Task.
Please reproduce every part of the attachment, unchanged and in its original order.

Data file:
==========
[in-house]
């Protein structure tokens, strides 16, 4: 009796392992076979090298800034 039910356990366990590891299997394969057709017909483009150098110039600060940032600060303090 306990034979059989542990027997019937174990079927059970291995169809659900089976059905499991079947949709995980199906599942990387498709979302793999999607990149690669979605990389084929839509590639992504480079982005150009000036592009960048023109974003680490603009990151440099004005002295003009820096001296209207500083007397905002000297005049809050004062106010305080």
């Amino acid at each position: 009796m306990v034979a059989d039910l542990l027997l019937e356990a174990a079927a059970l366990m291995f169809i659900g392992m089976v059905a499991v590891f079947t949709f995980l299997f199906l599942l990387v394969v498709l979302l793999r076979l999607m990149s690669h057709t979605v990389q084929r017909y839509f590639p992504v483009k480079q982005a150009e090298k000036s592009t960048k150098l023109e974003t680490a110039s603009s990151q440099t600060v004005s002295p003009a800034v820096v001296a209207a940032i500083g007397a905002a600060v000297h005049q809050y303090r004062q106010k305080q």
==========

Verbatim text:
[in-house]
């Protein structure tokens, strides 16, 4: 009796392992076979090298800034 039910356990366990590891299997394969057709017909483009150098110039600060940032600060303090 306990034979059989542990027997019937174990079927059970291995169809659900089976059905499991079947949709995980199906599942990387498709979302793999999607990149690669979605990389084929839509590639992504480079982005150009000036592009960048023109974003680490603009990151440099004005002295003009820096001296209207500083007397905002000297005049809050004062106010305080």
């Amino acid at each position: 009796m306990v034979a059989d039910l542990l027997l019937e356990a174990a079927a059970l366990m291995f169809i659900g392992m089976v059905a499991v590891f079947t949709f995980l299997f199906l599942l990387v394969v498709l979302l793999r076979l999607m990149s690669h057709t979605v990389q084929r017909y839509f590639p992504v483009k480079q982005a150009e090298k000036s592009t960048k150098l023109e974003t680490a110039s603009s990151q440099t600060v004005s002295p003009a800034v820096v001296a209207a940032i500083g007397a905002a600060v000297h005049q809050y303090r004062q106010k305080q």